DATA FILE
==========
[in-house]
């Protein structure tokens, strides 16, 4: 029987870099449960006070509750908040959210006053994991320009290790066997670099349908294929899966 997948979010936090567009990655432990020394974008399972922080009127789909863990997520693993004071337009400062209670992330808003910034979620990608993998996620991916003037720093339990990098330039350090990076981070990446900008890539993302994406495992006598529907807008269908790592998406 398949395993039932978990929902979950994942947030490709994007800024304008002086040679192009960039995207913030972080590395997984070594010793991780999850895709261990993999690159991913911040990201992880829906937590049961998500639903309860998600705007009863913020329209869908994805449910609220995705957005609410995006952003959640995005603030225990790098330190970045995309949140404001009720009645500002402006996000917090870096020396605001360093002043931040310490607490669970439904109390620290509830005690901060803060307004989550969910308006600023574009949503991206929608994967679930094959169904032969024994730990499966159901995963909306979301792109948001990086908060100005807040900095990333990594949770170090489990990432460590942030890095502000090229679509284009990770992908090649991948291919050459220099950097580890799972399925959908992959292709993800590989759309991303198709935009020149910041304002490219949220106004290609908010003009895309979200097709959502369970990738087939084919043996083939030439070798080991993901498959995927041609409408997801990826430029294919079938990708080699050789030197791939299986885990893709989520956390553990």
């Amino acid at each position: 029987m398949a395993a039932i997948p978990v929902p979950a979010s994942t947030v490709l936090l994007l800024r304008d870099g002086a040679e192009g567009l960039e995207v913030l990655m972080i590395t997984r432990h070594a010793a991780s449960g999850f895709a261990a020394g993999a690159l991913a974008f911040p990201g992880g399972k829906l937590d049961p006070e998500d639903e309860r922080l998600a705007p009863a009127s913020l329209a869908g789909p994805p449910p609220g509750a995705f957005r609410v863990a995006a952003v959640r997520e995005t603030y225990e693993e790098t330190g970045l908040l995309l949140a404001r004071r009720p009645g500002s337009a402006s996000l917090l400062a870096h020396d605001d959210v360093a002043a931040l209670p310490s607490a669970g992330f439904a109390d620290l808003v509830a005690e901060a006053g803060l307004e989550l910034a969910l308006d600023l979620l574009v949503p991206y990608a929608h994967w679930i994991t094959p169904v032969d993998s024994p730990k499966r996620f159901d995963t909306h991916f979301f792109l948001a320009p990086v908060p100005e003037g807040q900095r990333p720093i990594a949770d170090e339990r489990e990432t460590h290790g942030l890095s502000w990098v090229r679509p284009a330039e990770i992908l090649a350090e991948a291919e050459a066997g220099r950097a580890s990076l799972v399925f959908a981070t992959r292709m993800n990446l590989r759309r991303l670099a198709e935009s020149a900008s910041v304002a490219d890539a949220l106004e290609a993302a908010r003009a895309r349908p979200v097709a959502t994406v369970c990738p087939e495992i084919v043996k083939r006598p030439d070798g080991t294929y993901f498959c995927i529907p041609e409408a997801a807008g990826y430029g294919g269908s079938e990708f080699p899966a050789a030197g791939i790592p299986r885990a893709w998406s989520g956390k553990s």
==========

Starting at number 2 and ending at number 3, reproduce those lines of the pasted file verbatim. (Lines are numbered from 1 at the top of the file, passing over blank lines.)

């Protein structure tokens, strides 16, 4: 029987870099449960006070509750908040959210006053994991320009290790066997670099349908294929899966 997948979010936090567009990655432990020394974008399972922080009127789909863990997520693993004071337009400062209670992330808003910034979620990608993998996620991916003037720093339990990098330039350090990076981070990446900008890539993302994406495992006598529907807008269908790592998406 398949395993039932978990929902979950994942947030490709994007800024304008002086040679192009960039995207913030972080590395997984070594010793991780999850895709261990993999690159991913911040990201992880829906937590049961998500639903309860998600705007009863913020329209869908994805449910609220995705957005609410995006952003959640995005603030225990790098330190970045995309949140404001009720009645500002402006996000917090870096020396605001360093002043931040310490607490669970439904109390620290509830005690901060803060307004989550969910308006600023574009949503991206929608994967679930094959169904032969024994730990499966159901995963909306979301792109948001990086908060100005807040900095990333990594949770170090489990990432460590942030890095502000090229679509284009990770992908090649991948291919050459220099950097580890799972399925959908992959292709993800590989759309991303198709935009020149910041304002490219949220106004290609908010003009895309979200097709959502369970990738087939084919043996083939030439070798080991993901498959995927041609409408997801990826430029294919079938990708080699050789030197791939299986885990893709989520956390553990």
């Amino acid at each position: 029987m398949a395993a039932i997948p978990v929902p979950a979010s994942t947030v490709l936090l994007l800024r304008d870099g002086a040679e192009g567009l960039e995207v913030l990655m972080i590395t997984r432990h070594a010793a991780s449960g999850f895709a261990a020394g993999a690159l991913a974008f911040p990201g992880g399972k829906l937590d049961p006070e998500d639903e309860r922080l998600a705007p009863a009127s913020l329209a869908g789909p994805p449910p609220g509750a995705f957005r609410v863990a995006a952003v959640r997520e995005t603030y225990e693993e790098t330190g970045l908040l995309l949140a404001r004071r009720p009645g500002s337009a402006s996000l917090l400062a870096h020396d605001d959210v360093a002043a931040l209670p310490s607490a669970g992330f439904a109390d620290l808003v509830a005690e901060a006053g803060l307004e989550l910034a969910l308006d600023l979620l574009v949503p991206y990608a929608h994967w679930i994991t094959p169904v032969d993998s024994p730990k499966r996620f159901d995963t909306h991916f979301f792109l948001a320009p990086v908060p100005e003037g807040q900095r990333p720093i990594a949770d170090e339990r489990e990432t460590h290790g942030l890095s502000w990098v090229r679509p284009a330039e990770i992908l090649a350090e991948a291919e050459a066997g220099r950097a580890s990076l799972v399925f959908a981070t992959r292709m993800n990446l590989r759309r991303l670099a198709e935009s020149a900008s910041v304002a490219d890539a949220l106004e290609a993302a908010r003009a895309r349908p979200v097709a959502t994406v369970c990738p087939e495992i084919v043996k083939r006598p030439d070798g080991t294929y993901f498959c995927i529907p041609e409408a997801a807008g990826y430029g294919g269908s079938e990708f080699p899966a050789a030197g791939i790592p299986r885990a893709w998406s989520g956390k553990s």